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ARLINGTON, Va. — About 4,500 troops from the 101st Airborne Division have been scheduled to deploy to Afghanistan to maintain U.S. troop presence in that country, Defense officials said Wednesday.

The 4th Brigade Combat Team and division headquarters with the 101st are expected to arrive in Afghanistan in early 2008 to replace elements of the 82nd Airborne Division, said Pentagon spokesman Bryan Whitman.

The 101st paratroopers’ missions will include counterterrorism missions, assisting with reconstruction, and training and equipping the Afghan security forces, he said.

The deployment shows the Department has decided to continue its decision to increase U.S. troop strength in Afghanistan to two combat brigades, a Defense Department news release says.

Earlier this year, Defense Secretary Robert Gates decided to boost U.S. troop strength in Afghanistan after increased fighting in 2006, which saw roadside bomb attacks double in certain parts of the country.

In February, the Defense Department announced that the Vicenza, Italy-based 173rd Airborne Brigade Combat Team would deploy to Afghanistan instead of Iraq.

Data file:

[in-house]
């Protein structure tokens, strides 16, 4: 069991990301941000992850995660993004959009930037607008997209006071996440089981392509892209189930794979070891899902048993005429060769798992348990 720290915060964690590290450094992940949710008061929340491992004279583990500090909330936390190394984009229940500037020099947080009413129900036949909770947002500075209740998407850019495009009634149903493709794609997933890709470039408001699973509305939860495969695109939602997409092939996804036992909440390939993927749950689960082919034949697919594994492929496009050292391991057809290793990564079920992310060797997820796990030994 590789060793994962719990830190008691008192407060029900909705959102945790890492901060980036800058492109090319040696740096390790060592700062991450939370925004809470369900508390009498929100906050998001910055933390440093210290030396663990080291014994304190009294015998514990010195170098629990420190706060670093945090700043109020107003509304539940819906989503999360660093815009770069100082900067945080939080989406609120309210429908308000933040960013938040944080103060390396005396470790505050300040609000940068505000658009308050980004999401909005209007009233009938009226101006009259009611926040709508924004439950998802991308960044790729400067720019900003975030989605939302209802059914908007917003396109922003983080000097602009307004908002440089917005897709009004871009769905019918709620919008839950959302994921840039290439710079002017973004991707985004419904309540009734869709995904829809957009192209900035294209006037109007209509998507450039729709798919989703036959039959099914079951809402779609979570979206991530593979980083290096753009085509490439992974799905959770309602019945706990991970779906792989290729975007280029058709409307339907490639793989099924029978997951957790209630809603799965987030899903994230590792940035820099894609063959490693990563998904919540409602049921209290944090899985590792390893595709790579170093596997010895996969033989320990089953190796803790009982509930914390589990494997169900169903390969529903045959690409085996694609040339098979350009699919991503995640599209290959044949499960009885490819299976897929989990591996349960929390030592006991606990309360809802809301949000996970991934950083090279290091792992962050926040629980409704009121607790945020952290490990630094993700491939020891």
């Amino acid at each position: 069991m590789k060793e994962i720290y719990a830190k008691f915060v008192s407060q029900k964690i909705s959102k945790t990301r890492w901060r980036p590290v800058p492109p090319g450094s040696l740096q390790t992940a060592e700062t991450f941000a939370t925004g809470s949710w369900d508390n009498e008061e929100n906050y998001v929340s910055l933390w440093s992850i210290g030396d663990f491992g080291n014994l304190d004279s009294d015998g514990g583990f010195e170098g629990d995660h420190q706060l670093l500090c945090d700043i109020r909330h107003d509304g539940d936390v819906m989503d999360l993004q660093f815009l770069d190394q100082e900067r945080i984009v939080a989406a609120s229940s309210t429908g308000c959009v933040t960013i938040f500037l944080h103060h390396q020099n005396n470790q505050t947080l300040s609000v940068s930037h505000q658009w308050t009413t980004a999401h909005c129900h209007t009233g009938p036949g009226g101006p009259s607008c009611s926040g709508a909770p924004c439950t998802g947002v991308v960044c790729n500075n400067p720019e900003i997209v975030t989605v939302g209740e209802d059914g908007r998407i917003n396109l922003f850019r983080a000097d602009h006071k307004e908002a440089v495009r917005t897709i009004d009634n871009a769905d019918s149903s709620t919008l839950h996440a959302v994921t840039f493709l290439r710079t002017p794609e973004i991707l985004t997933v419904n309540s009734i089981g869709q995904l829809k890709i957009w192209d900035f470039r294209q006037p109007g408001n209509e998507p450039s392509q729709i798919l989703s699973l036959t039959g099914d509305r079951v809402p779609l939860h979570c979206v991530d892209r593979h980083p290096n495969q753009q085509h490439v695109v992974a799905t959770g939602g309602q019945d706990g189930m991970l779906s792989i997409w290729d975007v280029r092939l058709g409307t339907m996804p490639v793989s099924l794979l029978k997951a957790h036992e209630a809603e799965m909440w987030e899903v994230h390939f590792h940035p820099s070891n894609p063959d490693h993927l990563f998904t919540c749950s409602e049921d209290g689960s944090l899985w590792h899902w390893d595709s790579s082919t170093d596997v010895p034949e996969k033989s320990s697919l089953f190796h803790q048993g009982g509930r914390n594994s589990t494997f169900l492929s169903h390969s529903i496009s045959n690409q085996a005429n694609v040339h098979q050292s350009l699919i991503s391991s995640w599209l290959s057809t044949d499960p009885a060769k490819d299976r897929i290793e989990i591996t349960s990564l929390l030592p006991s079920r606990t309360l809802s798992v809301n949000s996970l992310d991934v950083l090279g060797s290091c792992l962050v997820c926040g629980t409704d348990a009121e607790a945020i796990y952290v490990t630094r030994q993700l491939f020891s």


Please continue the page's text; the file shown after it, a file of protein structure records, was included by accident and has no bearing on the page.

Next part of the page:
There are between 25,000 and 27,000 U.S. troops currently in Afghanistan, Defense and NATO officials said.

The troops with the 101st are not the 3,400 trainers that commanders in Afghanistan have requested to help train Afghan police officers, Whitman said.

In March, Defense officials said commanders had asked for the extra trainers to embed with Afghan police.

So far about 200 troops have been ordered to go to Afghanistan to fill the need for police trainers, Whitman said.

“The department continues to determine how to further support the request for additional trainers,” Whitman said. “We’re also working with our NATO allies and partners to see what they can do to provide more trainers also.”

There is no time line to fill the entire request for trainers, he said.

The trainers are critical to coalition efforts to develop the Afghan National Police, said Army Maj. Sheldon Smith, a spokesman for Combined Security Transition Command-Afghanistan.

Initial coalition efforts to build the Afghan security forces focused on the Army, Smith said.

“Now it’s time to turn attention to police because the police in many areas are the first line of defense, especially in a lot of the provinces and districts, they — in many cases — end up engaging with the Taliban first.”

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